Integrating Glossary and Reserved Words Into your Projects
One of the very early requests we had from both translators and clients was the integration of a Glossary and reserved words function into the translation workflow process. First question, what is a glossary and reserved words:
A Glossary is essentially a pairing of words/phrases between 2 languages that the client (or our team) develop to ensure consistency of phrasing particularly for company/industry specific terminology. The glossary ensures that terminology etc is standardised, particularly if a project is split across multiple translators.
Reserved Words are essentially terms that the client doesn’t want translated. So words like product names, acronyms, partner names, brand names etc.
Historically glossary and reserved words are dealt with by providing a listing of the terms and allowing the translator to reference these when doing the translation, our challenge was how to ensure these terms are utilised by the translators whilst at the same time ensuring we stick to our core ethos of ensuring we don’t build tools that impact negatively on the translator efficiency (find out more about our per hour pricing model and why translator efficiency is important here).
In collaboration with the translators we looked at a solution that involved highlighting the text inside the workbench making it far more efficient for the translators to quickly identify reserved words/glossary terms and adjust as they see appropriate. Below is an example of how a glossary term is tagged inside the Pre-translated/Memory content and exposed to the translator.
Building a Glossary
Reserved words lists are actually quite easy to build as it tends to be self-evident which terms need to be blocked from translation. Building a glossary however is somewhat trickier. There are a few factors to consider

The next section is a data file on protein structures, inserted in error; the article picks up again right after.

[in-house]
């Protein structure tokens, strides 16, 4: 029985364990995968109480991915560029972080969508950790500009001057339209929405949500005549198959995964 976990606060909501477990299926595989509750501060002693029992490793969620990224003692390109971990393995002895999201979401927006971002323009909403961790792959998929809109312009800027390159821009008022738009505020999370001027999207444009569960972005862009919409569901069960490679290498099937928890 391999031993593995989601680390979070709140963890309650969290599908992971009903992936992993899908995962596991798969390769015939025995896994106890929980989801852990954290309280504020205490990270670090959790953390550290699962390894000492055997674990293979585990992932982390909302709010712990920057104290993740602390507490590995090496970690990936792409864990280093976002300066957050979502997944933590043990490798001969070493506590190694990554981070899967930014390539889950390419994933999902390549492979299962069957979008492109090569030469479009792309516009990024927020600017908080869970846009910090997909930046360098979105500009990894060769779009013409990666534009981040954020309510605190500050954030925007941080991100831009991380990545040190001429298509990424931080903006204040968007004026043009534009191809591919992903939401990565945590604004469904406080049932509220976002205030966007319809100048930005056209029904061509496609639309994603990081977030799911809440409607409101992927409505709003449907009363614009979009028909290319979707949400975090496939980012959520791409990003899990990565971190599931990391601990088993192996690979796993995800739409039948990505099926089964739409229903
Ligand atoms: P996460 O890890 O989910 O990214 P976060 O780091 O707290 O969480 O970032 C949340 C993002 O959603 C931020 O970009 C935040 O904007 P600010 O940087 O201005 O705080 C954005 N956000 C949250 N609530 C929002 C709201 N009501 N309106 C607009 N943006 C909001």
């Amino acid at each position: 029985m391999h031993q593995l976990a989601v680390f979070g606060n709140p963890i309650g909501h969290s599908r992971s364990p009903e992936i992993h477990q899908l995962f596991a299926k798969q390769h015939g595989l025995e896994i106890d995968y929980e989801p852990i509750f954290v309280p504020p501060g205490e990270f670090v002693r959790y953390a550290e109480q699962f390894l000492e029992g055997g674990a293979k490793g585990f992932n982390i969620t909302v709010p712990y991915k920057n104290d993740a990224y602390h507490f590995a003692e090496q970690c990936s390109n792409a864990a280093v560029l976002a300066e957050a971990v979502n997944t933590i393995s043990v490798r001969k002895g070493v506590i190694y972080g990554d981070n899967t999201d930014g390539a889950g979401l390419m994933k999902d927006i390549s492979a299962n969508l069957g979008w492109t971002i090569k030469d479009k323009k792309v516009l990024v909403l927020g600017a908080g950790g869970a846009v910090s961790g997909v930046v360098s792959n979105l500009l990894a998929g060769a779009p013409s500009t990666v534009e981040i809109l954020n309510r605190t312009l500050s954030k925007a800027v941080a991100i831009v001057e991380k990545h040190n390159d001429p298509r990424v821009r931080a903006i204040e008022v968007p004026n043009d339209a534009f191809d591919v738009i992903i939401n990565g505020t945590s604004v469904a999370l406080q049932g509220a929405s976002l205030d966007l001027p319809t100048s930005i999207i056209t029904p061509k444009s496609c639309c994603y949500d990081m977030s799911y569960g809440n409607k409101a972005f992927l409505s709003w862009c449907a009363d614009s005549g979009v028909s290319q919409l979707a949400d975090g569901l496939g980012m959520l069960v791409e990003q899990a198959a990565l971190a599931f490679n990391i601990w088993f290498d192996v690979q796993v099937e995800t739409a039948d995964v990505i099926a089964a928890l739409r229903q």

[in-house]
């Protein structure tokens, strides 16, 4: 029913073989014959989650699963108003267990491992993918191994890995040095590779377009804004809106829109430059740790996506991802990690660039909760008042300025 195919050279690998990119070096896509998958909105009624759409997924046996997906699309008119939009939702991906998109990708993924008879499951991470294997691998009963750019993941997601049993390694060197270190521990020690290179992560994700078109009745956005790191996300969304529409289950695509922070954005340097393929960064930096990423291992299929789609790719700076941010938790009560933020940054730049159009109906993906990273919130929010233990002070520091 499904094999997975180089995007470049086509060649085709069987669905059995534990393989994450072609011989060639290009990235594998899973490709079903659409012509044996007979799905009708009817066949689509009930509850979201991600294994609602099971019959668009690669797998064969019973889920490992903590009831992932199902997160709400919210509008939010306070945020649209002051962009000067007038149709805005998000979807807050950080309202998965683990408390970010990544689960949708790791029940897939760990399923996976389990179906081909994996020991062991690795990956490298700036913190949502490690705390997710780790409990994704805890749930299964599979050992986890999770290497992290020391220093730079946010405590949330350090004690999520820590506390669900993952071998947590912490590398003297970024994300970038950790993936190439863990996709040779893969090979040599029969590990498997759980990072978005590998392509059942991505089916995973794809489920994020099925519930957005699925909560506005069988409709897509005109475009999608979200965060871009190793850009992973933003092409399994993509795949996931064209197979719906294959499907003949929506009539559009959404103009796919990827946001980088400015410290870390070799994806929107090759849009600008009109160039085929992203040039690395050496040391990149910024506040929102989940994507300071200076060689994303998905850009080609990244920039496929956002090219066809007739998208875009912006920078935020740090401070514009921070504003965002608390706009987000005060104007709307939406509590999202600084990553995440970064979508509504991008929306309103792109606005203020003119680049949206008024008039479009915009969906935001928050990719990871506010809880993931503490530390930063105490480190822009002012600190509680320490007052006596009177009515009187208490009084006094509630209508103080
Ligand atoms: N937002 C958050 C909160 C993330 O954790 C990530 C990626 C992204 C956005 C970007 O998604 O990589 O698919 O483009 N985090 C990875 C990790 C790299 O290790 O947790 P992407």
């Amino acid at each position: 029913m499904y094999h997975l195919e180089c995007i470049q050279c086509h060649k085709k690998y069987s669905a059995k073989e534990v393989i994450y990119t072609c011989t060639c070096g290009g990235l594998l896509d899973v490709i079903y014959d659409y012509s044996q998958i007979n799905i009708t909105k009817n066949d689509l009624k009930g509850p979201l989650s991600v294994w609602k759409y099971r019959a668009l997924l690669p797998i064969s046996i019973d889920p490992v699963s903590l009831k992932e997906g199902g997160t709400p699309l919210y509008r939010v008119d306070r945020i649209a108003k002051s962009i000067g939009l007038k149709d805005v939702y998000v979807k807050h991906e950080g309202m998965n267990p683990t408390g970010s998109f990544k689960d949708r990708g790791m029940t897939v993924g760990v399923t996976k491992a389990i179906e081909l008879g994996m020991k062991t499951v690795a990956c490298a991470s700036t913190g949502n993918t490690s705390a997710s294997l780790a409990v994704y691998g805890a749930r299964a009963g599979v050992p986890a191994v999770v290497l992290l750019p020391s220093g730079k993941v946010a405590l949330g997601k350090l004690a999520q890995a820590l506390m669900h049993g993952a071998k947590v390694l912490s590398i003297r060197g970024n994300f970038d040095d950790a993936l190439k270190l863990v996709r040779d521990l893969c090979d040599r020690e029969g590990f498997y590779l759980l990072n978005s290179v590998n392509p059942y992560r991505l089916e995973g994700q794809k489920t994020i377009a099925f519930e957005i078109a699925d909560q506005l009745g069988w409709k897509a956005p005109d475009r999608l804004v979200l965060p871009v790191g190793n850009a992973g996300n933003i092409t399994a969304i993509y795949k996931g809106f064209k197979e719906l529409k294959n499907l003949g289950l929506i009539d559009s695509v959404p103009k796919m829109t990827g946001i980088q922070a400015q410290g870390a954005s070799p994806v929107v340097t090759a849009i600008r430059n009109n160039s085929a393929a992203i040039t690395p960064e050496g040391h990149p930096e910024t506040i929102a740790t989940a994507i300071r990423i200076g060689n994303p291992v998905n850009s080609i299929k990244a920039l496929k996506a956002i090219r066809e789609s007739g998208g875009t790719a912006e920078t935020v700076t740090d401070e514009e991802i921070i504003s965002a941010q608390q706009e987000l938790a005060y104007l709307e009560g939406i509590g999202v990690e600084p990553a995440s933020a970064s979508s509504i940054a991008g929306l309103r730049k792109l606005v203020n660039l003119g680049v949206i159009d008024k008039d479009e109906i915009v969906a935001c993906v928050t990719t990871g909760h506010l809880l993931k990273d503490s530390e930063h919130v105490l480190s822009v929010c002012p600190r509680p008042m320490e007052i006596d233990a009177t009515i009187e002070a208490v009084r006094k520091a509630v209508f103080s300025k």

1. If the client doesn’t have one how do you determine in content which terms should be added (i.e. are industry specific, are acronyms or repeated regularly). The fastest way we have found is to run a frequency scan on the test and build a list of terms that either appear regularly or meet specific criteria we set down before doing the scan. The client can then review that list and highlight the terms they want added to a glossary – our team then do the translation of these terms.
2. What if there are terms that the translator identifies as needing to be added to the glossary whilst the project is ongoing. To solve this problem we added the ability for translators to add terms to the glossary on the fly. By clicking on the terminology option inside the workbench the translators can modify, add, delete individual items inside the glossary.
As new terms are added translators can see the new terminology and interact to determine if it is appropriate or not.
The most important metric for us when looking at incorporating this important functionality was to do it in such a manner as to leverage the fact we have all the translators working inside the one platform (collaboration) and integrate the glossary/reserved words in such a way as to ensure we are not distracting the translators or slowing them down unnecessarily.
To date we have actually seen a small improvement in our cross language per hour efficiency rates whilst getting higher outputted quality rankings on projects using the glossary functionality.